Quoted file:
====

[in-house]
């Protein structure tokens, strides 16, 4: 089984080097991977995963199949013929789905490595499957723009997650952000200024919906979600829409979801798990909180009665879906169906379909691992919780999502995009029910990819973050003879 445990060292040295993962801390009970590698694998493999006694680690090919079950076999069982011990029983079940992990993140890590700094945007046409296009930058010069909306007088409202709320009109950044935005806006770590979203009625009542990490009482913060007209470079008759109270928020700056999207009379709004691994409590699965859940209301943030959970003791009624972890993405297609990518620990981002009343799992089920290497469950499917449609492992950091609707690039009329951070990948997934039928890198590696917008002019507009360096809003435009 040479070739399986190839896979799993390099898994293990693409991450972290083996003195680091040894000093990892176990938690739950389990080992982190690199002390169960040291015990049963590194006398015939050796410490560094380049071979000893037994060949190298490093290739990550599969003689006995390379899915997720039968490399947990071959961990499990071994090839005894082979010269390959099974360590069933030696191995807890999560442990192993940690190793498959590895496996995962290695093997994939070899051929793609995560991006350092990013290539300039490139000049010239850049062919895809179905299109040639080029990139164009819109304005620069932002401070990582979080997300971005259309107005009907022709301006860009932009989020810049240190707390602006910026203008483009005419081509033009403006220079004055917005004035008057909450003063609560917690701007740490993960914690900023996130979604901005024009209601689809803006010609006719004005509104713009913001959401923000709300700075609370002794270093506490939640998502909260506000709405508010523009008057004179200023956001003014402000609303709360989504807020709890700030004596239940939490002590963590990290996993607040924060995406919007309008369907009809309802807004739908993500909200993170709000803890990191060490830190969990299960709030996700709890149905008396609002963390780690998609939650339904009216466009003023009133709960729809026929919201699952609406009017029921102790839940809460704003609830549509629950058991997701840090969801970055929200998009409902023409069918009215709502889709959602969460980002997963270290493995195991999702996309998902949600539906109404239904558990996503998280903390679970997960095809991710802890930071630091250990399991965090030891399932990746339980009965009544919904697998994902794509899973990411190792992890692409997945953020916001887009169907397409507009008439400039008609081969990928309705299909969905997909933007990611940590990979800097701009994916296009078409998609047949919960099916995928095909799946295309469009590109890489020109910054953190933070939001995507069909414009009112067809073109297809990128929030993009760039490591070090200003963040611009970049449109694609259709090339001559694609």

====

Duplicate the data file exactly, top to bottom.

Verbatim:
[in-house]
């Protein structure tokens, strides 16, 4: 089984080097991977995963199949013929789905490595499957723009997650952000200024919906979600829409979801798990909180009665879906169906379909691992919780999502995009029910990819973050003879 445990060292040295993962801390009970590698694998493999006694680690090919079950076999069982011990029983079940992990993140890590700094945007046409296009930058010069909306007088409202709320009109950044935005806006770590979203009625009542990490009482913060007209470079008759109270928020700056999207009379709004691994409590699965859940209301943030959970003791009624972890993405297609990518620990981002009343799992089920290497469950499917449609492992950091609707690039009329951070990948997934039928890198590696917008002019507009360096809003435009 040479070739399986190839896979799993390099898994293990693409991450972290083996003195680091040894000093990892176990938690739950389990080992982190690199002390169960040291015990049963590194006398015939050796410490560094380049071979000893037994060949190298490093290739990550599969003689006995390379899915997720039968490399947990071959961990499990071994090839005894082979010269390959099974360590069933030696191995807890999560442990192993940690190793498959590895496996995962290695093997994939070899051929793609995560991006350092990013290539300039490139000049010239850049062919895809179905299109040639080029990139164009819109304005620069932002401070990582979080997300971005259309107005009907022709301006860009932009989020810049240190707390602006910026203008483009005419081509033009403006220079004055917005004035008057909450003063609560917690701007740490993960914690900023996130979604901005024009209601689809803006010609006719004005509104713009913001959401923000709300700075609370002794270093506490939640998502909260506000709405508010523009008057004179200023956001003014402000609303709360989504807020709890700030004596239940939490002590963590990290996993607040924060995406919007309008369907009809309802807004739908993500909200993170709000803890990191060490830190969990299960709030996700709890149905008396609002963390780690998609939650339904009216466009003023009133709960729809026929919201699952609406009017029921102790839940809460704003609830549509629950058991997701840090969801970055929200998009409902023409069918009215709502889709959602969460980002997963270290493995195991999702996309998902949600539906109404239904558990996503998280903390679970997960095809991710802890930071630091250990399991965090030891399932990746339980009965009544919904697998994902794509899973990411190792992890692409997945953020916001887009169907397409507009008439400039008609081969990928309705299909969905997909933007990611940590990979800097701009994916296009078409998609047949919960099916995928095909799946295309469009590109890489020109910054953190933070939001995507069909414009009112067809073109297809990128929030993009760039490591070090200003963040611009970049449109694609259709090339001559694609």